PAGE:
In a study published today in the Journal of Public Health, researchers from the University of Cambridge and RAND Europe find that theory and evidence on health inequalities drawn from history, sociology, philosophy, psychology, biology and neuroscience have been largely ignored in a series of government efforts to limit health inequalities and reduce non-communicable diseases over the last 45 years.
Since the mid-1970s, UK government attempts to reduce health inequalities by preventing non-communicable diseases have focused on changing individual behaviour. Successive public health programmes – which have had very limited success – have been based on the assumption that individual choices largely guide our behaviour, and that our behaviour, in turn, is a key determinant of our health. But rates of diseases related to over eating, consuming too much alcohol and lack of physical activity continue to rise, as do the associated problems of health inequalities.
The authors, Natasha Kriznik with Ann Louise Kinmonth and Mike Kelly from the Primary Care Unit at the University of Cambridge and Tom Ling at RAND Europe, show in this study that individual choice alone cannot explain the patterns of unhealthy behaviours that cause diseases and associated health inequalities. Changes over time – historical developments – and relationships in society beyond the individual are a critical part of the picture to be taken into account in actions to tackle health inequalities.
An historical understanding of the development of sickness and death over generations, of the relationship between biological and social factors and of the power relationships between governments, institutions, industries and civil society are necessary to understand the causes of non-communicable diseases and how to address them.”
– Professor Mike Kelly, Senior Visiting Fellow, Primary Care Unit
The success of tobacco control in the UK, for example, relied not only on long term action to influence individual choice but also on tactics to address the role of the markets and advertising as well as explicit steps to counteract the ‘dirty tricks’ of the tobacco industry.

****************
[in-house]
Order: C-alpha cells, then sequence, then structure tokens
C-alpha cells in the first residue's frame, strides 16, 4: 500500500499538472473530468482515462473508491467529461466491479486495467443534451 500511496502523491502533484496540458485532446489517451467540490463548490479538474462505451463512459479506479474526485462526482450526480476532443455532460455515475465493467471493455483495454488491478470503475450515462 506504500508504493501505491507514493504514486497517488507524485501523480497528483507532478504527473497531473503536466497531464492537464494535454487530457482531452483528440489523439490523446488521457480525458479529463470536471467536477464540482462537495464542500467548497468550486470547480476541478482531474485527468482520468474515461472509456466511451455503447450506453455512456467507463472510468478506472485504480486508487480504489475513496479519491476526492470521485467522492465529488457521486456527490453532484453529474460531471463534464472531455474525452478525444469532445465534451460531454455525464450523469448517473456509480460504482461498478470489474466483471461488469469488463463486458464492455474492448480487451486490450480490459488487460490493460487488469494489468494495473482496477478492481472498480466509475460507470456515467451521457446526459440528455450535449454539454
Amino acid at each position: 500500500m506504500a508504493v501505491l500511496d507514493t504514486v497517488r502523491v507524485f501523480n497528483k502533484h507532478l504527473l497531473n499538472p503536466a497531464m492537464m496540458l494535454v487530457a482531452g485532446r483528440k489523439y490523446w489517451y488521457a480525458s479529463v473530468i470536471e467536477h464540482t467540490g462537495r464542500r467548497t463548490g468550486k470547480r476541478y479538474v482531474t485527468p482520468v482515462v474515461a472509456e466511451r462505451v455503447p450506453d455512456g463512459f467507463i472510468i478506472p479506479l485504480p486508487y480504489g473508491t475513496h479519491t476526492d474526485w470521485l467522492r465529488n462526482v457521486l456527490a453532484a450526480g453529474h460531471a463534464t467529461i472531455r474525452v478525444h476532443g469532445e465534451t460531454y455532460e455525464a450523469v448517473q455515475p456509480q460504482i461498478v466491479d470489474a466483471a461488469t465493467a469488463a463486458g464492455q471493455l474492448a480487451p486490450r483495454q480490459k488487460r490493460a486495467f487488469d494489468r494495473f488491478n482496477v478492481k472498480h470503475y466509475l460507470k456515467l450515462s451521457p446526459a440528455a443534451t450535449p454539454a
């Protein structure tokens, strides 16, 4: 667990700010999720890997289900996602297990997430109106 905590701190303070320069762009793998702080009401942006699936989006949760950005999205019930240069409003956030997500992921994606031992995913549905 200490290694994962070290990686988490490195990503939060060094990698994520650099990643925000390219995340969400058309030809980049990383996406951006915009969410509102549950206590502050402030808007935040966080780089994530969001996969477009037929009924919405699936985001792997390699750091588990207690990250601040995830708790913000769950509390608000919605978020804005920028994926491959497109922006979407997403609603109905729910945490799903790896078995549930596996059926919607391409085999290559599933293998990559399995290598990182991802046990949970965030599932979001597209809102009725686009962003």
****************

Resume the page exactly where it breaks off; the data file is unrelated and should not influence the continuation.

Six important policy documents published by UK governments between 1976 and 2010 were analysed for this study to see how far evidence on interconnecting factors – beyond the individual – has informed public health policy. The results show that, even where existing public health strategies have failed, the wider evidence base did not influence actions taken. The researchers argue that the dominant focus on individual choice and responsibility is one reason for the lack of success of public health measures since the mid-1970s.
To help policymakers to address health inequalities and get off the hook of previously failed policy initiatives, the authors propose a checklist of questions.
Ten questions to consider when developing policy recommendations to address health inequality
Q1. Are proximal risk factors used as the primary justification for solutions to address health inequalities?
Q2. Is evidence included relating to the influence of the wider determinants of health?
Q3. Have the recommended approaches to addressing health inequalities appeared in policy documents in the last2, 5, 10 and 15 years?
Q4. Have these approaches shown cost-effectiveness in formal studies over sufficient time intervals?
Q5. Are there clear steps from identification of a cause of the problem to actionable interventions?
Q6. Are the mechanisms of action of the recommended intervention described?
Q7. Are the recommendations grounded in the social and economic contexts of everyday life?
Q8. How are the relationships between the state, industry, civil society and individuals taken account of in explanations for health inequality and proposals for action?
Q9. What evidence of historical social conditions have been used in the analysis?
Q10. Are there any considerations of the relationships between social and biological processes?
Further guidance and context is provided by the authors in the published paper.
“Moving beyond individual choice in policies to reduce health inequalities: the integration of dynamic with individual explanations.” Journal of Public Health, 13 March 2018
About the St John’s College Reading Group on Health Inequalities and forthcoming conference on 1 June 2018: “Comparative perspectives on social inequalities in life and death: An interdisciplinary conference”
Media: Lucy Lloyd
Image: Dr Jon Ferdinand for the Primary Care Unit